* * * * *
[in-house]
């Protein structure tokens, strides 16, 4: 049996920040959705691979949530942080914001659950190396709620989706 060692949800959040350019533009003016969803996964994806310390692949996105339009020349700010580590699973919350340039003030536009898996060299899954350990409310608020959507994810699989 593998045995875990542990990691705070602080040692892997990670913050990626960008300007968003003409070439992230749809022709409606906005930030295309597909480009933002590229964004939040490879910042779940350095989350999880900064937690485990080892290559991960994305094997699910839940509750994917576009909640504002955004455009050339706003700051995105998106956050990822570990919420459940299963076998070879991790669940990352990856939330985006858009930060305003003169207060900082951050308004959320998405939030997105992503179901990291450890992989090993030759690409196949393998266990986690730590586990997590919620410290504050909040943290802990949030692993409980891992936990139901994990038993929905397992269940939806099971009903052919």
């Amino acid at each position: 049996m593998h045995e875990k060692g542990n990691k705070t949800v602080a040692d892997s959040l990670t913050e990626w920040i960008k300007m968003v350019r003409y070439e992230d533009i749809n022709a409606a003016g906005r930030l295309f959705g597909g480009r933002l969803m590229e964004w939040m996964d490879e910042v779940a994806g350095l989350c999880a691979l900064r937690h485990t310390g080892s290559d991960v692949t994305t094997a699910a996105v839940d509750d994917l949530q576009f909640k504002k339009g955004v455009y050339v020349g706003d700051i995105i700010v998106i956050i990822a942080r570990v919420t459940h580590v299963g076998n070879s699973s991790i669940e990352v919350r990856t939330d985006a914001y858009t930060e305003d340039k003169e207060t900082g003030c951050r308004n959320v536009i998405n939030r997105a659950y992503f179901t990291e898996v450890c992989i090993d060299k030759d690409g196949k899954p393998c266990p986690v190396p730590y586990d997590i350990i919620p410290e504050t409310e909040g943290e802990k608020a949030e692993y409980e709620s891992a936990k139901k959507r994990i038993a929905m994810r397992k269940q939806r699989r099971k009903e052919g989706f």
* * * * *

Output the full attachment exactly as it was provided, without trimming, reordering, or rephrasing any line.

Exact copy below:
[in-house]
């Protein structure tokens, strides 16, 4: 049996920040959705691979949530942080914001659950190396709620989706 060692949800959040350019533009003016969803996964994806310390692949996105339009020349700010580590699973919350340039003030536009898996060299899954350990409310608020959507994810699989 593998045995875990542990990691705070602080040692892997990670913050990626960008300007968003003409070439992230749809022709409606906005930030295309597909480009933002590229964004939040490879910042779940350095989350999880900064937690485990080892290559991960994305094997699910839940509750994917576009909640504002955004455009050339706003700051995105998106956050990822570990919420459940299963076998070879991790669940990352990856939330985006858009930060305003003169207060900082951050308004959320998405939030997105992503179901990291450890992989090993030759690409196949393998266990986690730590586990997590919620410290504050909040943290802990949030692993409980891992936990139901994990038993929905397992269940939806099971009903052919």
């Amino acid at each position: 049996m593998h045995e875990k060692g542990n990691k705070t949800v602080a040692d892997s959040l990670t913050e990626w920040i960008k300007m968003v350019r003409y070439e992230d533009i749809n022709a409606a003016g906005r930030l295309f959705g597909g480009r933002l969803m590229e964004w939040m996964d490879e910042v779940a994806g350095l989350c999880a691979l900064r937690h485990t310390g080892s290559d991960v692949t994305t094997a699910a996105v839940d509750d994917l949530q576009f909640k504002k339009g955004v455009y050339v020349g706003d700051i995105i700010v998106i956050i990822a942080r570990v919420t459940h580590v299963g076998n070879s699973s991790i669940e990352v919350r990856t939330d985006a914001y858009t930060e305003d340039k003169e207060t900082g003030c951050r308004n959320v536009i998405n939030r997105a659950y992503f179901t990291e898996v450890c992989i090993d060299k030759d690409g196949k899954p393998c266990p986690v190396p730590y586990d997590i350990i919620p410290e504050t409310e909040g943290e802990k608020a949030e692993y409980e709620s891992a936990k139901k959507r994990i038993a929905m994810r397992k269940q939806r699989r099971k009903e052919g989706f």